Tuesday, October 20, 2009

Movie Review: Where the Wild Things Are

Heretofore referred to as Wild Things, because that's the name of Dave Eggers' book.

A week or so ago, I read Maurice Sendak's Where the Wild Things Are, perhaps for the first time. I don't remember reading it as a child. I understand the special psychological significance it plays in children's lives, at least, those who read it in the days when playing the latest version of Halo wasn't more important. When fantasy consisted of something much more than sticking a CD in a box.

I have never been so grateful that my grandmother (my mom's mom, who lives with us now) sewed blankets as a pastime. For those blankets became the rooftops for the forts we would build. All over the living room, using the footstool and the recliners and the divans (sofas) for walls. Or the time when Chris and Brad spend the night and we built a fort all throughout our basement and going up the stairs. It's this type of fantasy worlds which tie in Sendak's book with the current movie, along with all the fantasies, terrible and comforting, that reside in our minds.

So as I said in the review of the soundtrack (which is almost vital that you get prior to watching the movie), it is what it is. Meaning, Wild Things is nothing less than a portrait of all the fantasy worlds and dreams and nightmares that exist in our heads. That, mixed with the rage of injustice, the wildness of the subconscious mind, the desire to be something more or less than human, since humans do so many things that are unjust, cruel, and wrong. Wild Things is the quest to bring Love to a world where it doesn't always survive. Where, for most people, there never is a happy ending. For those that understand, Wild Things becomes a mirror into our own subconscious minds, where monsters lurk and become nightmares, or where the core things that make us all human, good or bad, reside.

To give a simple plot review for this movie would not do it justice, this masterpiece of art sewen into a medium which would give it the most life. It was an experience for me which showed me things about myself I hadn't realized. Let me share.

The movie theatre was dark, and I was there, basically alone. I could interact with the film however I wanted, so I sang with the soundtrack, whistling and humming whenever necessary, as I watched the journey of Max (Max Records) from reality to fantasy and back. I cried at the end, something I've only done once before, Pay It Forward, back in 1999. Which, by the way, also received the same critical ambiguity that Wild Things did, for the same reasons, but more on that later.

I walked out of the theatre to the cold, windy afternoon, and walked through the mall to my car, and I became painfully aware of the jacket I had on, the black one with the Autobot symbol on it. I had been, and still am, the child Max with the Wolf costume on. But in my generation, it wasn't monsters and folk tales that I had been familiar with, drawn power from, but Transformers. Max received a false sense of security, of power, in the costume of a Wolf, with teeth, and claws, and howls. So did I, believing that if in a world where Optimus Prime lived, it would be safe. So on the playgrounds of my elementary school, I was a Transformer (or Thundercat, depending), and I had the power to save the world, to keep away bullies, to be more than myself. I wasn't just a boy. This is the exact parallel that Wild Things hopes to achieve. The blurring of fantasy and reality is all around us, whether as children, or as adults.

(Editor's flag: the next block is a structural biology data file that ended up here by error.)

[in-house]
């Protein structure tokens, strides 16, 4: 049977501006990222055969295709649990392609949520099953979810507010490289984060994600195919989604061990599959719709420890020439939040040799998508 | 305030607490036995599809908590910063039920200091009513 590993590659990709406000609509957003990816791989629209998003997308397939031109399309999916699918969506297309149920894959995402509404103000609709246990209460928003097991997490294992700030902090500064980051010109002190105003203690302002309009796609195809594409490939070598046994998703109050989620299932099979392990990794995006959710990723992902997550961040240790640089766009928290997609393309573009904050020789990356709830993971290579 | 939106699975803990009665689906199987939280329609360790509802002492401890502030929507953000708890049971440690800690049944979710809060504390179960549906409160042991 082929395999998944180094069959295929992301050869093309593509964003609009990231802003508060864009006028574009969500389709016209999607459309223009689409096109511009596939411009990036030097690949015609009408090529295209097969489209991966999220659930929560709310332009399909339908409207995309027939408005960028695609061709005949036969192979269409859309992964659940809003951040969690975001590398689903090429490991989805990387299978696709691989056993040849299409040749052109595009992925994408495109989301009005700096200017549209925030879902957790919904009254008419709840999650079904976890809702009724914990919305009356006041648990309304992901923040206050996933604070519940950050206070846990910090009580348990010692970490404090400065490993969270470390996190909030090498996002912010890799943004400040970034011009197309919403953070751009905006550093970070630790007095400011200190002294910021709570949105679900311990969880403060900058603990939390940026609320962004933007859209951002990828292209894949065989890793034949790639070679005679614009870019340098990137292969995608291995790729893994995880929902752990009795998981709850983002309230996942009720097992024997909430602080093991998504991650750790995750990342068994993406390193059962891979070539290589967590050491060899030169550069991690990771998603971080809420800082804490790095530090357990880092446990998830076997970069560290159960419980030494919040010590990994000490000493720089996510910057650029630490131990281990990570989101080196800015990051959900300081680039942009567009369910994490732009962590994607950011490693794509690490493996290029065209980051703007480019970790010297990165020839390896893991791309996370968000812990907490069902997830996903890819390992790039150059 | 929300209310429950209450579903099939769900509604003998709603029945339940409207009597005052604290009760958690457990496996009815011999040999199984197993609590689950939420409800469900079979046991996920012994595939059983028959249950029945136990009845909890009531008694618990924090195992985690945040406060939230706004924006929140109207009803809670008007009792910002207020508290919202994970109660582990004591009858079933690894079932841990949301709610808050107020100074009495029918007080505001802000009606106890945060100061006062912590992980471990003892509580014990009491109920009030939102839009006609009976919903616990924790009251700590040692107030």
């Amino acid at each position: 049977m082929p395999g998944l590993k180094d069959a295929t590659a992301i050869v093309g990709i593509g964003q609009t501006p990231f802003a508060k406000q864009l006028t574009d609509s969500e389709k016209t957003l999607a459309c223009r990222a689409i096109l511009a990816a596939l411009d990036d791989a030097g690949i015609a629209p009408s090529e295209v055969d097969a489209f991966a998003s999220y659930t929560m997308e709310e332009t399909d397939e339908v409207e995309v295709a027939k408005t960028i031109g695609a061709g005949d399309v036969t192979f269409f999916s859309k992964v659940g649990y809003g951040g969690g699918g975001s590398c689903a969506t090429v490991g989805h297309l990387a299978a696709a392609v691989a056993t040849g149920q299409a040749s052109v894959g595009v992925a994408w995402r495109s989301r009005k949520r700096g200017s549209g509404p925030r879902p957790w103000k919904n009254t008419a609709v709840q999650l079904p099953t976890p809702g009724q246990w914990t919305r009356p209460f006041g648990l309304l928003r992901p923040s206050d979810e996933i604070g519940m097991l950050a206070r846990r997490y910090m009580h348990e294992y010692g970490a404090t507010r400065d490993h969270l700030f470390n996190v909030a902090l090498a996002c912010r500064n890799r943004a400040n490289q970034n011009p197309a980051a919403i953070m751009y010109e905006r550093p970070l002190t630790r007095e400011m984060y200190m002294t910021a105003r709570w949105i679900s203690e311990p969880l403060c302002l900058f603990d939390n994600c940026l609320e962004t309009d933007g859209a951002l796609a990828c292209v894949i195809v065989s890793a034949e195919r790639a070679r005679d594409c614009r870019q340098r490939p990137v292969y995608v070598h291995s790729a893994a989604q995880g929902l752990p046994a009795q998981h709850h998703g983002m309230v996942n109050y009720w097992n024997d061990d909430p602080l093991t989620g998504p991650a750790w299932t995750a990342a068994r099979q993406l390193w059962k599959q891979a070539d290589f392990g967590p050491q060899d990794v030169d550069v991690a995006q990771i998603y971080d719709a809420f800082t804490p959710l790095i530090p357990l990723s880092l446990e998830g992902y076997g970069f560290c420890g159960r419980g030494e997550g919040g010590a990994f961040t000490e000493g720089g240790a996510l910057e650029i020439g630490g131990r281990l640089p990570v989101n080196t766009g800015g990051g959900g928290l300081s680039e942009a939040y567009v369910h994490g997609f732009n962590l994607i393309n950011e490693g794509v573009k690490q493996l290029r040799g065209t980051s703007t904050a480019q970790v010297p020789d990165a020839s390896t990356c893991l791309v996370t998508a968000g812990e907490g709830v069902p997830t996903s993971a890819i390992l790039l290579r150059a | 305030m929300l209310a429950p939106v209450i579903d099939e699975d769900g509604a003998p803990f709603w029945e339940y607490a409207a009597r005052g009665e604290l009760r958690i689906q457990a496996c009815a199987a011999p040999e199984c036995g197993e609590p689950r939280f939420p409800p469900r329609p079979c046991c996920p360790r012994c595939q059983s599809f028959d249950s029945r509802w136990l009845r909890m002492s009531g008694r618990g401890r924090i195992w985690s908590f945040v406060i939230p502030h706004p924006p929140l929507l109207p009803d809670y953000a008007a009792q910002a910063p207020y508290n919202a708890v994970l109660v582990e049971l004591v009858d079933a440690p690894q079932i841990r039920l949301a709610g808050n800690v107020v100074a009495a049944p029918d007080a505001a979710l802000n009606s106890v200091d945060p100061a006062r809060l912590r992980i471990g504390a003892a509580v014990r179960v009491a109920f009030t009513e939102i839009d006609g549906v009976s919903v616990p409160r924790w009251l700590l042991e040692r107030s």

And that's a good thing. If you take a look at the reviews in other places, you'll find that they are either lauding a masterpiece, or offended that it wasn't a "kid's movie" and that Max should be sent to some sort of child psychiatrist, or something. From this, you can see which people took the movie in, made it a part of themselves, realized how personal a film it actually is. Those others, who have lost their childhoods and only cared about if it entertained the little ones for an hour or two while they went about their own lives, they are the ones that protested that it wasn't a children's movie. Well guess what, they're right. It's not. At least, not for them. But for those of us who are children still, with that glowing essence of innocence and childhood still left in our hearts, it was a wonderful, horrifying, transcending work that left us, for a moment, aware of the fantasy world, and how mixed up the real world is.

For those that loved the movie, try John Connolly's Book of Lost Things, which achieves the same special qualities that Wild Things does.

Will Max hang up his wolf costume, not make believe in forts and animals and whatnot? Of course not. He will just know why he does it. I will too.

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